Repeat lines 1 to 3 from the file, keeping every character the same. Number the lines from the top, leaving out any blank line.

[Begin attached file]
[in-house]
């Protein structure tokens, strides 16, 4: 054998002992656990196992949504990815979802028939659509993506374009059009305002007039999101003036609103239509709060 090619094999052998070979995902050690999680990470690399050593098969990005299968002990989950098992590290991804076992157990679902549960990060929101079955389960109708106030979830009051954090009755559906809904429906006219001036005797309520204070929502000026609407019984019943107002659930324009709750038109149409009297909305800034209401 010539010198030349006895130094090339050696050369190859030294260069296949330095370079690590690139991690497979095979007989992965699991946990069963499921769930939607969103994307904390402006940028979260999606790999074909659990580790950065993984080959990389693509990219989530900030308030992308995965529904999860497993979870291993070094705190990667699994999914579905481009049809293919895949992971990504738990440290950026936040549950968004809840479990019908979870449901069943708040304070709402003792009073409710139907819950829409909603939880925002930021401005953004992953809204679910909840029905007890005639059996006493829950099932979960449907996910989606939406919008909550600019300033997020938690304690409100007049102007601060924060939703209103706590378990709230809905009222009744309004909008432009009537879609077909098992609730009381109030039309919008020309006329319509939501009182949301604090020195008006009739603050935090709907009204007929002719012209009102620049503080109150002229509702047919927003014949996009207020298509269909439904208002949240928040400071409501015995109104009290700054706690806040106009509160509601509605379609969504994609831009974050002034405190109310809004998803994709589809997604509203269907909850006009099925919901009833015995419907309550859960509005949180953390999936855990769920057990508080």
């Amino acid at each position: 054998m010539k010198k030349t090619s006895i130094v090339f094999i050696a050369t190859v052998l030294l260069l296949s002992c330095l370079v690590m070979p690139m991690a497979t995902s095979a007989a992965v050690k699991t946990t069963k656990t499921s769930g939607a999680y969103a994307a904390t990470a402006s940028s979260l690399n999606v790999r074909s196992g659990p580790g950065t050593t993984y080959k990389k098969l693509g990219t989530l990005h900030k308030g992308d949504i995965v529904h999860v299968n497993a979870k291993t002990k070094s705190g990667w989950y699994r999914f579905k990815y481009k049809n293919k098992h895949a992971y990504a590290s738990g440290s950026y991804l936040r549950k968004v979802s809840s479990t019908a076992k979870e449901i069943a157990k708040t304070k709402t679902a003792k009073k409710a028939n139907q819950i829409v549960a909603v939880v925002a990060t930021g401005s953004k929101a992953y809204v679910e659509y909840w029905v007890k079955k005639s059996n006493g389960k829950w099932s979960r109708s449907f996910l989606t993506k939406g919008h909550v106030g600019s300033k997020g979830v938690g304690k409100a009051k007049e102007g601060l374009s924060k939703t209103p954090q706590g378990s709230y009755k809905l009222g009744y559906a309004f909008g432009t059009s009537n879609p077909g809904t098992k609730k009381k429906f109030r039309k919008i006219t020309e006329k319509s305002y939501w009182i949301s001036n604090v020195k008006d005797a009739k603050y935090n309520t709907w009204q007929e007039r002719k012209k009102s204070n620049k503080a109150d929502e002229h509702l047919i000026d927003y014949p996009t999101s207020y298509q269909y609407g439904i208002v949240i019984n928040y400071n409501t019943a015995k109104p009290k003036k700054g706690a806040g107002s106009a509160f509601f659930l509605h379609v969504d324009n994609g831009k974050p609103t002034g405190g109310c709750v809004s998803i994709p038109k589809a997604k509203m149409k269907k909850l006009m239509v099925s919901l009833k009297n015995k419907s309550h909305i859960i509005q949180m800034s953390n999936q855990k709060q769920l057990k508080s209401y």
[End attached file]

[in-house]
């Protein structure tokens, strides 16, 4: 054998002992656990196992949504990815979802028939659509993506374009059009305002007039999101003036609103239509709060 090619094999052998070979995902050690999680990470690399050593098969990005299968002990989950098992590290991804076992157990679902549960990060929101079955389960109708106030979830009051954090009755559906809904429906006219001036005797309520204070929502000026609407019984019943107002659930324009709750038109149409009297909305800034209401 010539010198030349006895130094090339050696050369190859030294260069296949330095370079690590690139991690497979095979007989992965699991946990069963499921769930939607969103994307904390402006940028979260999606790999074909659990580790950065993984080959990389693509990219989530900030308030992308995965529904999860497993979870291993070094705190990667699994999914579905481009049809293919895949992971990504738990440290950026936040549950968004809840479990019908979870449901069943708040304070709402003792009073409710139907819950829409909603939880925002930021401005953004992953809204679910909840029905007890005639059996006493829950099932979960449907996910989606939406919008909550600019300033997020938690304690409100007049102007601060924060939703209103706590378990709230809905009222009744309004909008432009009537879609077909098992609730009381109030039309919008020309006329319509939501009182949301604090020195008006009739603050935090709907009204007929002719012209009102620049503080109150002229509702047919927003014949996009207020298509269909439904208002949240928040400071409501015995109104009290700054706690806040106009509160509601509605379609969504994609831009974050002034405190109310809004998803994709589809997604509203269907909850006009099925919901009833015995419907309550859960509005949180953390999936855990769920057990508080």
């Amino acid at each position: 054998m010539k010198k030349t090619s006895i130094v090339f094999i050696a050369t190859v052998l030294l260069l296949s002992c330095l370079v690590m070979p690139m991690a497979t995902s095979a007989a992965v050690k699991t946990t069963k656990t499921s769930g939607a999680y969103a994307a904390t990470a402006s940028s979260l690399n999606v790999r074909s196992g659990p580790g950065t050593t993984y080959k990389k098969l693509g990219t989530l990005h900030k308030g992308d949504i995965v529904h999860v299968n497993a979870k291993t002990k070094s705190g990667w989950y699994r999914f579905k990815y481009k049809n293919k098992h895949a992971y990504a590290s738990g440290s950026y991804l936040r549950k968004v979802s809840s479990t019908a076992k979870e449901i069943a157990k708040t304070k709402t679902a003792k009073k409710a028939n139907q819950i829409v549960a909603v939880v925002a990060t930021g401005s953004k929101a992953y809204v679910e659509y909840w029905v007890k079955k005639s059996n006493g389960k829950w099932s979960r109708s449907f996910l989606t993506k939406g919008h909550v106030g600019s300033k997020g979830v938690g304690k409100a009051k007049e102007g601060l374009s924060k939703t209103p954090q706590g378990s709230y009755k809905l009222g009744y559906a309004f909008g432009t059009s009537n879609p077909g809904t098992k609730k009381k429906f109030r039309k919008i006219t020309e006329k319509s305002y939501w009182i949301s001036n604090v020195k008006d005797a009739k603050y935090n309520t709907w009204q007929e007039r002719k012209k009102s204070n620049k503080a109150d929502e002229h509702l047919i000026d927003y014949p996009t999101s207020y298509q269909y609407g439904i208002v949240i019984n928040y400071n409501t019943a015995k109104p009290k003036k700054g706690a806040g107002s106009a509160f509601f659930l509605h379609v969504d324009n994609g831009k974050p609103t002034g405190g109310c709750v809004s998803i994709p038109k589809a997604k509203m149409k269907k909850l006009m239509v099925s919901l009833k009297n015995k419907s309550h909305i859960i509005q949180m800034s953390n999936q855990k709060q769920l057990k508080s209401y």